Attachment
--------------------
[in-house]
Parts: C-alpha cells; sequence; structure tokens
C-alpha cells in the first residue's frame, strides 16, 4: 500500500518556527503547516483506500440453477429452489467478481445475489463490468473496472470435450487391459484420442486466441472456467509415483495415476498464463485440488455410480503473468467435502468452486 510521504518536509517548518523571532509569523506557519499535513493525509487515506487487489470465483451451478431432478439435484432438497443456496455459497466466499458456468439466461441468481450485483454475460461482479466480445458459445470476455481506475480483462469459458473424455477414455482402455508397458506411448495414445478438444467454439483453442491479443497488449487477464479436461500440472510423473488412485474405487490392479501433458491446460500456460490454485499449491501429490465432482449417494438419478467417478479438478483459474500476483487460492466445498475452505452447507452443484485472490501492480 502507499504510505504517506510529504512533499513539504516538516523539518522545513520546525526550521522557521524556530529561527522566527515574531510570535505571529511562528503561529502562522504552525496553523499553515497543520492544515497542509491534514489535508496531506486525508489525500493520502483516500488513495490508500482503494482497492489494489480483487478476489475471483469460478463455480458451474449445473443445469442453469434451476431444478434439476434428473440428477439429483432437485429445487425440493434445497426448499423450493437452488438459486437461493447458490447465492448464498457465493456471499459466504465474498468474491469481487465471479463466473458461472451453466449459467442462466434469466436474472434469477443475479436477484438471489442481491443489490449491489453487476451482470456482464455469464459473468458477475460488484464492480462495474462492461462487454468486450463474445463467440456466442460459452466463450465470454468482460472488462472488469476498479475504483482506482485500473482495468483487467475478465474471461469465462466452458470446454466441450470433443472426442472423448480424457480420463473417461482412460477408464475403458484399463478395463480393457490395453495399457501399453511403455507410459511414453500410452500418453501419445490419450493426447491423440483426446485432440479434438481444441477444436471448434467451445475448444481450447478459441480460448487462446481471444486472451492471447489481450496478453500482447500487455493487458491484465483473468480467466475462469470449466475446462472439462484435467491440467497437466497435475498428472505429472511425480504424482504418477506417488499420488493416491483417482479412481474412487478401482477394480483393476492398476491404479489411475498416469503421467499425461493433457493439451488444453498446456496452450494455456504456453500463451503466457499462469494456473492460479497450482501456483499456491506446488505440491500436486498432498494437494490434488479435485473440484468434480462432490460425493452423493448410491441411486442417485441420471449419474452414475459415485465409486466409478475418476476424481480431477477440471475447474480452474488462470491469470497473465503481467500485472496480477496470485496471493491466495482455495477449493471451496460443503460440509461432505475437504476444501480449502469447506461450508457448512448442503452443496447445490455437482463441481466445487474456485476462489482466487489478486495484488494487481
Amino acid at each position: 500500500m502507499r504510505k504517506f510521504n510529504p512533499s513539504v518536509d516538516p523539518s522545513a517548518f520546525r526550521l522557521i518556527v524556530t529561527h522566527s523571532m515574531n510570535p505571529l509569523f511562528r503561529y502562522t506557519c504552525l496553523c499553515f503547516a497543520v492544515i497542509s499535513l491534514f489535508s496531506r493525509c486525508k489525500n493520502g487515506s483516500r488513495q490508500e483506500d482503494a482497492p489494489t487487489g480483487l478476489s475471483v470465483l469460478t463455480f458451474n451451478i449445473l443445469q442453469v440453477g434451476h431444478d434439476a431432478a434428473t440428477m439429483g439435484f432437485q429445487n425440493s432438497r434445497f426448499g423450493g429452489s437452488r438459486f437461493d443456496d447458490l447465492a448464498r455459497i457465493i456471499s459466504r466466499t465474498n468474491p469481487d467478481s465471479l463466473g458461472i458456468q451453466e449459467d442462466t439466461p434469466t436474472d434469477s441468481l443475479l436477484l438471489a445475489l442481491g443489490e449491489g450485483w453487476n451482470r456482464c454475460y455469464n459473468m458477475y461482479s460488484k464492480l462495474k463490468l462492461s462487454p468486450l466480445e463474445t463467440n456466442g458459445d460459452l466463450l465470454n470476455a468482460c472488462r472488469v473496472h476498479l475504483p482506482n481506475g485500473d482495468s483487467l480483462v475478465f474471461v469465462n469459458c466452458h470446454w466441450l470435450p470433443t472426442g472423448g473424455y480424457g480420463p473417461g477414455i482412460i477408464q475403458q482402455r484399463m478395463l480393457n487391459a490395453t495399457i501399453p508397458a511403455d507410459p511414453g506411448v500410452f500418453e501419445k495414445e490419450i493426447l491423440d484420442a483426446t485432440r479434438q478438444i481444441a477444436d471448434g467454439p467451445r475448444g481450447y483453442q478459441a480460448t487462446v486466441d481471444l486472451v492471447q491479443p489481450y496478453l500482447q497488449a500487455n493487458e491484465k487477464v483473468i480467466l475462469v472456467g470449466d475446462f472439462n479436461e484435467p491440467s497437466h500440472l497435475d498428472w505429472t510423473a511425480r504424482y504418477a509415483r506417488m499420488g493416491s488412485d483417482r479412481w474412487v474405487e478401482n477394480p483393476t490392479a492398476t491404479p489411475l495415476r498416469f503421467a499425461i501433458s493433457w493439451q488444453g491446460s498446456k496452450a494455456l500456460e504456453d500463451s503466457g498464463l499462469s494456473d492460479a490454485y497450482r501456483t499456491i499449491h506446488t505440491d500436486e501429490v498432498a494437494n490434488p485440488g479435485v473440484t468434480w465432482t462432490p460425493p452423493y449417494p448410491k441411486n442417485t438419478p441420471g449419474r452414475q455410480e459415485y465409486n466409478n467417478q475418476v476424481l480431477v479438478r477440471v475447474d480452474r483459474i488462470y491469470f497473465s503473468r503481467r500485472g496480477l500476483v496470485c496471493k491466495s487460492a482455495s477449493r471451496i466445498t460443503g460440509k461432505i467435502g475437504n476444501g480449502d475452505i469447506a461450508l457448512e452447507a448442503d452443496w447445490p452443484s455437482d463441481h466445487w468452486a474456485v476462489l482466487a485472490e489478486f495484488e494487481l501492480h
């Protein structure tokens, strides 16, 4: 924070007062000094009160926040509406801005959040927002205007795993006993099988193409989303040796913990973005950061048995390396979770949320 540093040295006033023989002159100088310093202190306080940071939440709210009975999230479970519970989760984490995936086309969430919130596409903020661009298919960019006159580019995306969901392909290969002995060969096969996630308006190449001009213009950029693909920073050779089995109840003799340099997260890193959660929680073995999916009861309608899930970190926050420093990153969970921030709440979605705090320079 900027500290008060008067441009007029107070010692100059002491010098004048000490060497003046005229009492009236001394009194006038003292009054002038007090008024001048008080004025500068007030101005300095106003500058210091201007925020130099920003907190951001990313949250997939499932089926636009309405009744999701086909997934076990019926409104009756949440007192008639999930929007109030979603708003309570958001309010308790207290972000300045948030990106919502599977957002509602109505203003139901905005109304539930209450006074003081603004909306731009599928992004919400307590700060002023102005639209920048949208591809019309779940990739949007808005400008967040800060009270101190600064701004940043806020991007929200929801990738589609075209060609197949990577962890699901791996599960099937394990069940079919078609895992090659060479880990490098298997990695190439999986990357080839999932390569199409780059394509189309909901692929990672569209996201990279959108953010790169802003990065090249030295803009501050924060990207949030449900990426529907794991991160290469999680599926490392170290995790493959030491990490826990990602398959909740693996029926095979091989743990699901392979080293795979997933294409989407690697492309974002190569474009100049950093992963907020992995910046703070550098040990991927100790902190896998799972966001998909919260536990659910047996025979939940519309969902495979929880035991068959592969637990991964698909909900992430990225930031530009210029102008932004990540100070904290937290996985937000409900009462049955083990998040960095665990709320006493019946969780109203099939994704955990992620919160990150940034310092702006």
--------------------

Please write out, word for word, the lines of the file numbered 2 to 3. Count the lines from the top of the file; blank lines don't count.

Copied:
Parts: C-alpha cells; sequence; structure tokens
C-alpha cells in the first residue's frame, strides 16, 4: 500500500518556527503547516483506500440453477429452489467478481445475489463490468473496472470435450487391459484420442486466441472456467509415483495415476498464463485440488455410480503473468467435502468452486 510521504518536509517548518523571532509569523506557519499535513493525509487515506487487489470465483451451478431432478439435484432438497443456496455459497466466499458456468439466461441468481450485483454475460461482479466480445458459445470476455481506475480483462469459458473424455477414455482402455508397458506411448495414445478438444467454439483453442491479443497488449487477464479436461500440472510423473488412485474405487490392479501433458491446460500456460490454485499449491501429490465432482449417494438419478467417478479438478483459474500476483487460492466445498475452505452447507452443484485472490501492480 502507499504510505504517506510529504512533499513539504516538516523539518522545513520546525526550521522557521524556530529561527522566527515574531510570535505571529511562528503561529502562522504552525496553523499553515497543520492544515497542509491534514489535508496531506486525508489525500493520502483516500488513495490508500482503494482497492489494489480483487478476489475471483469460478463455480458451474449445473443445469442453469434451476431444478434439476434428473440428477439429483432437485429445487425440493434445497426448499423450493437452488438459486437461493447458490447465492448464498457465493456471499459466504465474498468474491469481487465471479463466473458461472451453466449459467442462466434469466436474472434469477443475479436477484438471489442481491443489490449491489453487476451482470456482464455469464459473468458477475460488484464492480462495474462492461462487454468486450463474445463467440456466442460459452466463450465470454468482460472488462472488469476498479475504483482506482485500473482495468483487467475478465474471461469465462466452458470446454466441450470433443472426442472423448480424457480420463473417461482412460477408464475403458484399463478395463480393457490395453495399457501399453511403455507410459511414453500410452500418453501419445490419450493426447491423440483426446485432440479434438481444441477444436471448434467451445475448444481450447478459441480460448487462446481471444486472451492471447489481450496478453500482447500487455493487458491484465483473468480467466475462469470449466475446462472439462484435467491440467497437466497435475498428472505429472511425480504424482504418477506417488499420488493416491483417482479412481474412487478401482477394480483393476492398476491404479489411475498416469503421467499425461493433457493439451488444453498446456496452450494455456504456453500463451503466457499462469494456473492460479497450482501456483499456491506446488505440491500436486498432498494437494490434488479435485473440484468434480462432490460425493452423493448410491441411486442417485441420471449419474452414475459415485465409486466409478475418476476424481480431477477440471475447474480452474488462470491469470497473465503481467500485472496480477496470485496471493491466495482455495477449493471451496460443503460440509461432505475437504476444501480449502469447506461450508457448512448442503452443496447445490455437482463441481466445487474456485476462489482466487489478486495484488494487481